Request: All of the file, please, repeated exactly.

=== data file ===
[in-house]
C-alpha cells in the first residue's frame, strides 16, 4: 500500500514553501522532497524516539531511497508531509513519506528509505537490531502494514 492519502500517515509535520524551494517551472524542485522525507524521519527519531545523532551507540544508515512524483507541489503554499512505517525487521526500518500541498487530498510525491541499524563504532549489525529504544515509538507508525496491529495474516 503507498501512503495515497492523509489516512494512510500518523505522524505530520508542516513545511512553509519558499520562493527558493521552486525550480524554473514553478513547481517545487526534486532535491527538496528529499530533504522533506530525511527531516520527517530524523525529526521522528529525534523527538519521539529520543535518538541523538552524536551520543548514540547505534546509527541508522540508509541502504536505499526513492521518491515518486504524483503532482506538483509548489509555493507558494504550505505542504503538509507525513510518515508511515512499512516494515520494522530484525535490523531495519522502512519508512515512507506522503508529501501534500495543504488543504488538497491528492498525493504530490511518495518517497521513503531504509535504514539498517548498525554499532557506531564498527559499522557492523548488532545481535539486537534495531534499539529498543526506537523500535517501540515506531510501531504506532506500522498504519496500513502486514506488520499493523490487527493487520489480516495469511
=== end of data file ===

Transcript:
[in-house]
C-alpha cells in the first residue's frame, strides 16, 4: 500500500514553501522532497524516539531511497508531509513519506528509505537490531502494514 492519502500517515509535520524551494517551472524542485522525507524521519527519531545523532551507540544508515512524483507541489503554499512505517525487521526500518500541498487530498510525491541499524563504532549489525529504544515509538507508525496491529495474516 503507498501512503495515497492523509489516512494512510500518523505522524505530520508542516513545511512553509519558499520562493527558493521552486525550480524554473514553478513547481517545487526534486532535491527538496528529499530533504522533506530525511527531516520527517530524523525529526521522528529525534523527538519521539529520543535518538541523538552524536551520543548514540547505534546509527541508522540508509541502504536505499526513492521518491515518486504524483503532482506538483509548489509555493507558494504550505505542504503538509507525513510518515508511515512499512516494515520494522530484525535490523531495519522502512519508512515512507506522503508529501501534500495543504488543504488538497491528492498525493504530490511518495518517497521513503531504509535504514539498517548498525554499532557506531564498527559499522557492523548488532545481535539486537534495531534499539529498543526506537523500535517501540515506531510501531504506532506500522498504519496500513502486514506488520499493523490487527493487520489480516495469511